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Dustin Penner Spends First Day With LA Kings Adjusting To New Digs

EL SEGUNDO, CA — One day after arriving in Los Angeles, left wing Dustin Penner was hard at work, trying to get to know his new teammates, along with the system his new team plays.

Penner, 28, was acquired by the Los Angeles Kings from the Edmonton Oilers on February 28 in a trade deadline deal that sent defenseman prospect Colten Teubert, a first round selection in the 2012 National Hockey League Entry Draft, and a conditional third round pick in the 2012 draft (the pick becomes a second round pick in 2012 should the Kings win the Stanley Cup this season).

The Los Angeles Kings acquired left wing Dustin Penner from the Edmonton Oilers in a deadline day trade on February 28, 2011.
Photo: NHL/Edmonton Oilers

“Good guy, big body,” said defenseman Matt Greene, who played with Penner when they were both with the Oilers. “He’s got a lot of skill for a guy with his frame. He’s got a great touch around the net.”

“I think the big thing, too, is that he’s young, he’s getting better, and he’s got a great personality,” added Greene. “He works hard, I think he’s going to fit in real well with this team on the ice and off the ice, too.”

Penner arrived in Los Angeles on March 1, and spent some quality time with head coach Terry Murray.

“He made it in yesterday afternoon,” Murray said. “We spent some time with him in the afternoon yesterday, just reviewing some of the special teams play, and just getting to know him, getting to talk a little bit.”

“I’ll do the same here a little later this afternoon, when things settle down, to start to review the team play,” Murray added following practice on March 2.

As it turned out, talking, and a lot of it, was also a big part of his first practice with the Kings, as he tries to learn the Kings’ system.

“I’m comfortable with it,” said the 6-4, 245-pound native of Winkler, Manitoba. “A lot of NHL [teams] have the base, the pyramid, to use a metaphor. Everything branches out differently, but they all start with the same building blocks and move up from there. I’ll learn it quickly. It might not happen the first day or two. After a week, I’ll probably know it as well as I can.”

“There was a lot of conversation,” added Penner. “It was exciting for me to get here, and be a part of a playoff drive. Everybody has welcomed me with open arms. It’s been a good first day of practice. I’m just trying to figure out the system. A lot of the talking you saw out there, for myself, was just, ‘what do you want from me,’ stuff like that.”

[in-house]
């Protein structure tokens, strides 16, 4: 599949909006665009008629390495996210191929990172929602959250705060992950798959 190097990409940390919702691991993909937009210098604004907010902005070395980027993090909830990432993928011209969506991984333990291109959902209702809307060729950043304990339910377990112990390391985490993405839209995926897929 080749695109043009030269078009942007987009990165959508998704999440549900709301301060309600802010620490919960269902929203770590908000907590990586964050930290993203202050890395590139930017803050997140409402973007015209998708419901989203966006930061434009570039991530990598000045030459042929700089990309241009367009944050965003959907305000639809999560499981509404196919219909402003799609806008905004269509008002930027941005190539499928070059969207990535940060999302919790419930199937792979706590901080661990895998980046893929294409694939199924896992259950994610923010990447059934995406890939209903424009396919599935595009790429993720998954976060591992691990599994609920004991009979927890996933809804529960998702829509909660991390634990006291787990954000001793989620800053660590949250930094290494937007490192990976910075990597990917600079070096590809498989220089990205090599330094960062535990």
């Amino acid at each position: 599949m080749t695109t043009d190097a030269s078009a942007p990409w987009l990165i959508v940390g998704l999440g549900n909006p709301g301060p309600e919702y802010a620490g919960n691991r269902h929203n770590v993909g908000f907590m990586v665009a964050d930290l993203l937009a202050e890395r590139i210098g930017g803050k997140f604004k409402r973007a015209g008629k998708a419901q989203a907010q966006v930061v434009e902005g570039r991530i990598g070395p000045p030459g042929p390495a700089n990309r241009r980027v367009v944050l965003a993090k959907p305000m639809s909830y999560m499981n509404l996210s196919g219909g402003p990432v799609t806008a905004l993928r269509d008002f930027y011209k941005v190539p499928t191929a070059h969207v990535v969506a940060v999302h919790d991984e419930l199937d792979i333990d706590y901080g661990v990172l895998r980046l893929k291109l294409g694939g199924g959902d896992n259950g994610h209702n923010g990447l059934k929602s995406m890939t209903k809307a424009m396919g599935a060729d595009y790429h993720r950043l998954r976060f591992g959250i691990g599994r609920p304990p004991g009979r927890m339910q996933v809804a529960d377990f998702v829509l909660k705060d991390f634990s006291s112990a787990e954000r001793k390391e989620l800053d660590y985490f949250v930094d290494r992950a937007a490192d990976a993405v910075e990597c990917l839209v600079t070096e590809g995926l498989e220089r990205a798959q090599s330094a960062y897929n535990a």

What the Kings want and expect from Penner is goal scoring.

“He’s going to play top six, top three minutes, and he’s a guy that we needed, also,” said center Jarret Stoll. “Some more scoring to add to our lineup, which helps. We’ve had stretches this year where scoring has kind of dipped. He’s going to help us in that area. It’s great to have him in the locker room and on our team.”

“Anytime you have a guy that big, the tendency is that maybe they can’t skate as well, maybe they can’t handle the puck as well,” added Stoll. “But he’s got that offensive side of his game where he’s got that skill and the hockey sense, too. He makes some good plays, but, on the other side of it, he can keep it very simple, just drive the net hard, and get goals that way. That is, a lot of times, how you [score] goals in this league. They’re tough to come by. I’ve seen him score some real nice goals in tight, when you don’t think anything can come of it, he makes something of it, and [scores] a nice goal.”

Penner will make his Kings debut on March 3 when the Kings host the Phoenix Coyotes, and will play on a line with center Anze Kopitar and right wing Wayne Simmonds.

“It’s an opportunity for him, coming to the LA Kings, playing on the top line with Kopitar,” Murray noted. “He’s in the prime of his career, in my opinion, at 27 years old, with a lot of great hockey ahead of him. I just want to see him keep pushing it up, keep becoming a good player, and be a good player for the LA Kings.”

“I think Simmonds has played very well [on the first line],” Murray added. “He’s a young guy who, when he plays his game, is a very good player. As a young player, sometimes you have a tendency to back off from that hard work, intensity, and doing things the right way. You want to get a little creative, get away from something that’s working for you, and try something that you think would be a little bit better. The consistency is something I’m talking to Simmonds about on a consistent basis. But when he plays his game, I like it a lot. He’s a great guy, a gritty guy, a tough guy, and can play a skilled game.”

“We’ll see how it fits, we’ll see how it goes over the next few games.”

That line was together during his first practice with his new team.

“I played a lot today with Kopitar and Simmonds,” said Penner. “I’ll play a lot down low. With [Kopitar] and Simmonds, it should be an easy game where we all share the puck, and just play the position where we’re on the ice at the time. If Simmonds is the drive guy, or I am, the way we throw it around, it’s going to be an easy game.”

Easy? Perhaps that requires a bit of clarification.

“I’m just saying that for having the big bodies like that who can control the puck, it just boils down to the lowest common denominator, puck protection and cycling,” Penner explained. “The game can expand from there, and I think that’s what those two guys do well—cycle the puck and hold onto it.”

The Kings also need Penner to give their anemic power play a lift.